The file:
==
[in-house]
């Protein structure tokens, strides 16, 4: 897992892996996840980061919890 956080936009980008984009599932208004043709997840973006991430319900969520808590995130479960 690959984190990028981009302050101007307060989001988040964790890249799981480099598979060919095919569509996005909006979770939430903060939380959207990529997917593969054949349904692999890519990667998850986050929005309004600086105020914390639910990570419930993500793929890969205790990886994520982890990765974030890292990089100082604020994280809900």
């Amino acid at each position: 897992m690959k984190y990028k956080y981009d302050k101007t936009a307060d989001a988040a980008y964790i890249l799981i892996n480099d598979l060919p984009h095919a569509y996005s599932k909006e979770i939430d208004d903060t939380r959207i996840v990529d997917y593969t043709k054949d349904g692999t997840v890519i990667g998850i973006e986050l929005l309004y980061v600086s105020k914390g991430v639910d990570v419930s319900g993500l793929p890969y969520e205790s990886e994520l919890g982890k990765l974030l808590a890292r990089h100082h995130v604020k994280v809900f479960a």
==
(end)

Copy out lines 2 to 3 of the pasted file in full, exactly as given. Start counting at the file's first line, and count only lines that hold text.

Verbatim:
């Protein structure tokens, strides 16, 4: 897992892996996840980061919890 956080936009980008984009599932208004043709997840973006991430319900969520808590995130479960 690959984190990028981009302050101007307060989001988040964790890249799981480099598979060919095919569509996005909006979770939430903060939380959207990529997917593969054949349904692999890519990667998850986050929005309004600086105020914390639910990570419930993500793929890969205790990886994520982890990765974030890292990089100082604020994280809900």
């Amino acid at each position: 897992m690959k984190y990028k956080y981009d302050k101007t936009a307060d989001a988040a980008y964790i890249l799981i892996n480099d598979l060919p984009h095919a569509y996005s599932k909006e979770i939430d208004d903060t939380r959207i996840v990529d997917y593969t043709k054949d349904g692999t997840v890519i990667g998850i973006e986050l929005l309004y980061v600086s105020k914390g991430v639910d990570v419930s319900g993500l793929p890969y969520e205790s990886e994520l919890g982890k990765l974030l808590a890292r990089h100082h995130v604020k994280v809900f479960a």